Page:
Jaspal Atwal: Canada oppn pressuring NSA to explain his ‘rogue element in India’ statement | world news | Hindustan Times
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Jaspal Atwal: Canada oppn pressuring NSA to explain his ‘rogue element in India’ statement

Canada’s opposition Conservative Party is pressuring the government to force the NSA to explain in public the allegation that “rogue elements” in the Indian government tried to sabotage Prime Minister Justin Trudeau’s visit.

world Updated: Mar 22, 2018 19:09 IST
Anirudh Bhattacharyya
File photo of Jaspal Atwal (right)
File photo of Jaspal Atwal (right)(File )

Canada’s opposition Conservative Party is pressuring the government to instruct the National Security Advisor to appear before a parliamentary committee and explain in public the allegation that “rogue elements” in the Indian establishment had planted a convicted Khalistani terrorist to embarrass Prime Minister Justin Trudeau during his recent trip to India.

Jake Enright, a spokesperson for opposition leader Andrew Scheer, said a motion on the matter had been placed on notice and the Conservative Party wanted it to be debated and voted on in the House of Commons.

The motion relates to the controversy over Jaspal Atwal, who was convicted in 1987 of attempting to assassinate a visiting minister from India’s Punjab state the previous year, and his invitation to an official dinner reception hosted for Trudeau by Canada’s envoy to New Delhi on February 22.

The invitation was rescinded after Atwal’s antecedents became clear, but the matter was complicated by an unnamed senior official, later revealed to be NSA Daniel Jean, briefing Canadian media on the “rogue elements” theory.

Despite a strong rebuttal to the allegation from the external affairs ministry, Trudeau further aggravated strained relations by stating in Canada’s Parliament that he believed the charge to be “true”, a stand he has reiterated since then.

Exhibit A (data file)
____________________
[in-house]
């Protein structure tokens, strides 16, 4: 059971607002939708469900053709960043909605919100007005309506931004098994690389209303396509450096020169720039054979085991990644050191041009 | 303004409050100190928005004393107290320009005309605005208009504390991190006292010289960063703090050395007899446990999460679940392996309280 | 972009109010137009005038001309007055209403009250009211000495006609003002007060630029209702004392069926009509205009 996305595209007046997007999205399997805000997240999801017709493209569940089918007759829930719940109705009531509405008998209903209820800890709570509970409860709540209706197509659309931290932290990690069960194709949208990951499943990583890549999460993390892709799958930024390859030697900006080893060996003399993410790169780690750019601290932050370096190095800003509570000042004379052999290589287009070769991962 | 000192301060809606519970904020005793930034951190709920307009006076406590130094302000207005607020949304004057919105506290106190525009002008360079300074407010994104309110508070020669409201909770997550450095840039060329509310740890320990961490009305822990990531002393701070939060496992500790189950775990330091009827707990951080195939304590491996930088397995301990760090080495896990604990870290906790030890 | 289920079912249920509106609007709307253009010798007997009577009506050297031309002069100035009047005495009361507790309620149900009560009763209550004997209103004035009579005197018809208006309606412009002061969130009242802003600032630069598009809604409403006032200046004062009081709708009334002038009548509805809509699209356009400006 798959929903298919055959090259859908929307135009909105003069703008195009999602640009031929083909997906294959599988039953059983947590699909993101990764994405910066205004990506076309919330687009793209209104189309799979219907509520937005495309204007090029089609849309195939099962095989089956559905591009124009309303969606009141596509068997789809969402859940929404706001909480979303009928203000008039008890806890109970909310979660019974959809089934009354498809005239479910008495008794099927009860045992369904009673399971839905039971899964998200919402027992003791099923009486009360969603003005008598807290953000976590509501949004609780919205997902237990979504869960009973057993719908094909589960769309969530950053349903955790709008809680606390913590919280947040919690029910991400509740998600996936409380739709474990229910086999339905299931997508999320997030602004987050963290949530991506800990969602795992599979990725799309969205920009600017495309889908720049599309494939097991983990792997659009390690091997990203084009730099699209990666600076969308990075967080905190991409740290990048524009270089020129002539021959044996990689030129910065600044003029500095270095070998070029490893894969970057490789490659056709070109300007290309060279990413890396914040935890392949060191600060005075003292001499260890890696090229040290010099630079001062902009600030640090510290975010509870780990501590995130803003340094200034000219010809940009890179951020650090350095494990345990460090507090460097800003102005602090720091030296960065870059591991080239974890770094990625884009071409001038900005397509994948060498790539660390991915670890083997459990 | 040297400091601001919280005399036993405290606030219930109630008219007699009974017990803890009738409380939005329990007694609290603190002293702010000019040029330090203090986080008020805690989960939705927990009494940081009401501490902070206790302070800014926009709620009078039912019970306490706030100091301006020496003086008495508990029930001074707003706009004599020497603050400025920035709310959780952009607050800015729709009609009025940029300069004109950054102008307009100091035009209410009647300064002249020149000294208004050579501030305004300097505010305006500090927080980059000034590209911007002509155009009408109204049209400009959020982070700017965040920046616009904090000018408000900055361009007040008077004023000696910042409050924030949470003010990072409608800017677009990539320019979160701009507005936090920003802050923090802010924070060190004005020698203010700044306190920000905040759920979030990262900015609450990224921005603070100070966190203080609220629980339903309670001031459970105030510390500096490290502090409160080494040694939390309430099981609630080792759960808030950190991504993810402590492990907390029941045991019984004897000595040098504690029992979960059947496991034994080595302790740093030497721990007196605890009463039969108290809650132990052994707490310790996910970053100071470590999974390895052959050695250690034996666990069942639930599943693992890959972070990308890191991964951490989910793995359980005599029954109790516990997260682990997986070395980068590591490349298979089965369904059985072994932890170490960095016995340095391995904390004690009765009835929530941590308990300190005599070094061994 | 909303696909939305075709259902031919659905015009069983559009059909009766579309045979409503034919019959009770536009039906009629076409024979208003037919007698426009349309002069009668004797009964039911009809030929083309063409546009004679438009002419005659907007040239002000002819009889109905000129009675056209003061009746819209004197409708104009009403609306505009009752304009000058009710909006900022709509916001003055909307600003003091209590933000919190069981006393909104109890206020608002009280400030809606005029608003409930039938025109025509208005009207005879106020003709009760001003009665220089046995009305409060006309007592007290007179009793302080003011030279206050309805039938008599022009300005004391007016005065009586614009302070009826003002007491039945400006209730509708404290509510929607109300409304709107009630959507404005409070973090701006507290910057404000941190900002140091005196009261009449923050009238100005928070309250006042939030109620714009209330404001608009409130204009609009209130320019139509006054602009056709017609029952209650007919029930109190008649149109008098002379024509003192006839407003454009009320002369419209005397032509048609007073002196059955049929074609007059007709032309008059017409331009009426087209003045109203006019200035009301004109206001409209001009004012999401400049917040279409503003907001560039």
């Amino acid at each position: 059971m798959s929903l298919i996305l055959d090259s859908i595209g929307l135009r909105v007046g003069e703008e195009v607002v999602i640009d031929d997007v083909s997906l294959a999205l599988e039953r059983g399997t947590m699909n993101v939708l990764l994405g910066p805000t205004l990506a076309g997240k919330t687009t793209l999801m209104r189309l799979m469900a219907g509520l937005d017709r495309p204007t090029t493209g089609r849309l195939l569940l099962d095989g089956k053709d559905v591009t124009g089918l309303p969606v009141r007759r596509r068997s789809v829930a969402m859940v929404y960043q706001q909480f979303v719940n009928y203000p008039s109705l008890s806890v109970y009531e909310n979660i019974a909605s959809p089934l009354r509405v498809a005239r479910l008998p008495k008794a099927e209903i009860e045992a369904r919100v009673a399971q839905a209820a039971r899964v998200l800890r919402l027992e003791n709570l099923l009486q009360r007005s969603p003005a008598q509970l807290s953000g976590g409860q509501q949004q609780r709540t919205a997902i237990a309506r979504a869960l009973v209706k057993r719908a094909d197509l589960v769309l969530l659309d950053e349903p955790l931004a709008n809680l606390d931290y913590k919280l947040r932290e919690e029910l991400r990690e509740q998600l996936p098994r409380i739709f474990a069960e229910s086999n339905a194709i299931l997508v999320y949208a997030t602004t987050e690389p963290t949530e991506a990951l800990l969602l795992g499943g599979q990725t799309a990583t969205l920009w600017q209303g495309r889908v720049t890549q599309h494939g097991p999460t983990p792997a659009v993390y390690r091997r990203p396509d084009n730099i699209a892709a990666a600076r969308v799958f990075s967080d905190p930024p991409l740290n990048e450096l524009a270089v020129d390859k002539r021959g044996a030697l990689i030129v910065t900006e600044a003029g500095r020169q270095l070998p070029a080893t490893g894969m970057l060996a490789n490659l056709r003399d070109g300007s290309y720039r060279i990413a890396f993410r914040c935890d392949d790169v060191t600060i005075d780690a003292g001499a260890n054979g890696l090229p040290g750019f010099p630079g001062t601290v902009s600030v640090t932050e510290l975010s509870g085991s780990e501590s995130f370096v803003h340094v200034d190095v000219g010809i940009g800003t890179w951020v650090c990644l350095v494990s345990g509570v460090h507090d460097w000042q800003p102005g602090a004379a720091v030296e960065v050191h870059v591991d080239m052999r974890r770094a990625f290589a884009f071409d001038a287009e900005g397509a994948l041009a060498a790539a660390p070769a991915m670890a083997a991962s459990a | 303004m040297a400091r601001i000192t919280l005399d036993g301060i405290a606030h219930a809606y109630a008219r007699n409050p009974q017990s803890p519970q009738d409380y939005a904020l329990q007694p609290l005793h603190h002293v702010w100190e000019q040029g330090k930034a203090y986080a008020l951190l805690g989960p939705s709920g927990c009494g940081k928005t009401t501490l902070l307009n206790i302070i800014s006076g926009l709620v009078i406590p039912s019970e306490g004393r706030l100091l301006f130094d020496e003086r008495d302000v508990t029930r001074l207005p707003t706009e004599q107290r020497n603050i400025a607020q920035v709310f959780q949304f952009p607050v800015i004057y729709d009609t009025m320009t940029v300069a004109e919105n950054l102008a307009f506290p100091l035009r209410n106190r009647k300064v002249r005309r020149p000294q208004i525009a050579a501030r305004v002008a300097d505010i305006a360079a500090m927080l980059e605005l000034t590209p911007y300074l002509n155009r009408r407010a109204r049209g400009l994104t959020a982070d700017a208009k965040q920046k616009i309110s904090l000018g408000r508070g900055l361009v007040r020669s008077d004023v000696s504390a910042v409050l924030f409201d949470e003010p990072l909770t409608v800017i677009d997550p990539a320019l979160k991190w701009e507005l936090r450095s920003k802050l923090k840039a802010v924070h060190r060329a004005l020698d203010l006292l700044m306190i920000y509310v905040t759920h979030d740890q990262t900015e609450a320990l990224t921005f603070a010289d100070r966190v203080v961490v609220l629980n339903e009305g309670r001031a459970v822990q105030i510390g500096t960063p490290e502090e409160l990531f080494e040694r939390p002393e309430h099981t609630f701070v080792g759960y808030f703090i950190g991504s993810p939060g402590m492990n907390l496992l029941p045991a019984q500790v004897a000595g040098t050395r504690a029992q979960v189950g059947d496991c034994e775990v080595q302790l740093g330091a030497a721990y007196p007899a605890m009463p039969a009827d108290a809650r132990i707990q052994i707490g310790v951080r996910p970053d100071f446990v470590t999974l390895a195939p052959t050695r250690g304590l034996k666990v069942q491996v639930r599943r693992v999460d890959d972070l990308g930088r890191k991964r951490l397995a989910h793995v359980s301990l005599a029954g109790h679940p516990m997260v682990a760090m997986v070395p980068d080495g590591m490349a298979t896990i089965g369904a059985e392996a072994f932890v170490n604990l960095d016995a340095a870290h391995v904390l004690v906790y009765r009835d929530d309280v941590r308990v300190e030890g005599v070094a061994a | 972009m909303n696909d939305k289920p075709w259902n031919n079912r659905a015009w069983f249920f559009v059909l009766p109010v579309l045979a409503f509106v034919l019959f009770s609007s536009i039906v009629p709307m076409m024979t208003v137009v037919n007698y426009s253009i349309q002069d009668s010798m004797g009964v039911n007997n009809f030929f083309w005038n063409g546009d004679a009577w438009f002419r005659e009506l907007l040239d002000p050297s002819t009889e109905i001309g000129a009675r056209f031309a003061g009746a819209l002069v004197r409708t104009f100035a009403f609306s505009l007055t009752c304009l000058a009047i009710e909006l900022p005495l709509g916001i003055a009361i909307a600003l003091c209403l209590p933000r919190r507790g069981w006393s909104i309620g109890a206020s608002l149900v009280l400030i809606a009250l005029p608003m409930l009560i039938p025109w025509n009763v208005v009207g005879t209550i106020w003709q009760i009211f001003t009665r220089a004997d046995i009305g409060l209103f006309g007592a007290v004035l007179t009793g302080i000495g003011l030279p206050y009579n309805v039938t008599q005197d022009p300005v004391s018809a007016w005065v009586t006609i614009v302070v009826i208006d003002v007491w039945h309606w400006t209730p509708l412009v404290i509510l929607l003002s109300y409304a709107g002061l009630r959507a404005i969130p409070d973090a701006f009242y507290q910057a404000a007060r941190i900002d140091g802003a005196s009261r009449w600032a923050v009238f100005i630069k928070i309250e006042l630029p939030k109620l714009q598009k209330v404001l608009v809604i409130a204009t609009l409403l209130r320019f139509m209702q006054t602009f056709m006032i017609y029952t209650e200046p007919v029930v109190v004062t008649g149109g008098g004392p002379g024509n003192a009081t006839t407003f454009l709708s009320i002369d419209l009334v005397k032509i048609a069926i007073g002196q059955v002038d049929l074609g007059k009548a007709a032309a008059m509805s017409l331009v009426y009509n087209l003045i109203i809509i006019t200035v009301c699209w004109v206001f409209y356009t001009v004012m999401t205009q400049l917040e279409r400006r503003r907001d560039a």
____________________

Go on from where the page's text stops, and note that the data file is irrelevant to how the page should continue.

Days later, foreign minister Chrystia Freeland said in an interview with the CTV network that during her meeting with her Indian counterpart Sushma Swaraj in New Delhi, she had described the invitation to Atwal as a “honest mistake”.

This statement by Freeland has been seized on by the opposition in its motion, moved by Quebec MP Pierre Paul-Hus.

The motion states: “That, given the Prime Minister has supported a claim that the invitation issued to a convicted attempted murderer was the work of a foreign government attempting to interfere in Canadian foreign relations, while others in the government, including the Minister of Foreign Affairs, claimed that the invitation was an ‘honest mistake’ on the part of the Canadian government, the House call upon the Prime Minister to instruct his National Security Advisor, Daniel Jean, to appear before the Standing Committee on Public Safety and National Security to provide the Committee the same briefing he gave to journalists on February 23, 2018, and that the briefing take place in public and no later than March 30, 2018.”

MPs from the ruling Liberal Party have already blocked an attempt by the opposition to call Jean to testify before a House of Commons’ national security committee and another attempt in the Senate is stalled.

The Canadian government has argued that any such testimony by the NSA must be held before a committee behind closed doors. The opposition Conservatives, though, want a public hearing and will push for that objective with the latest motion they have backed in the House.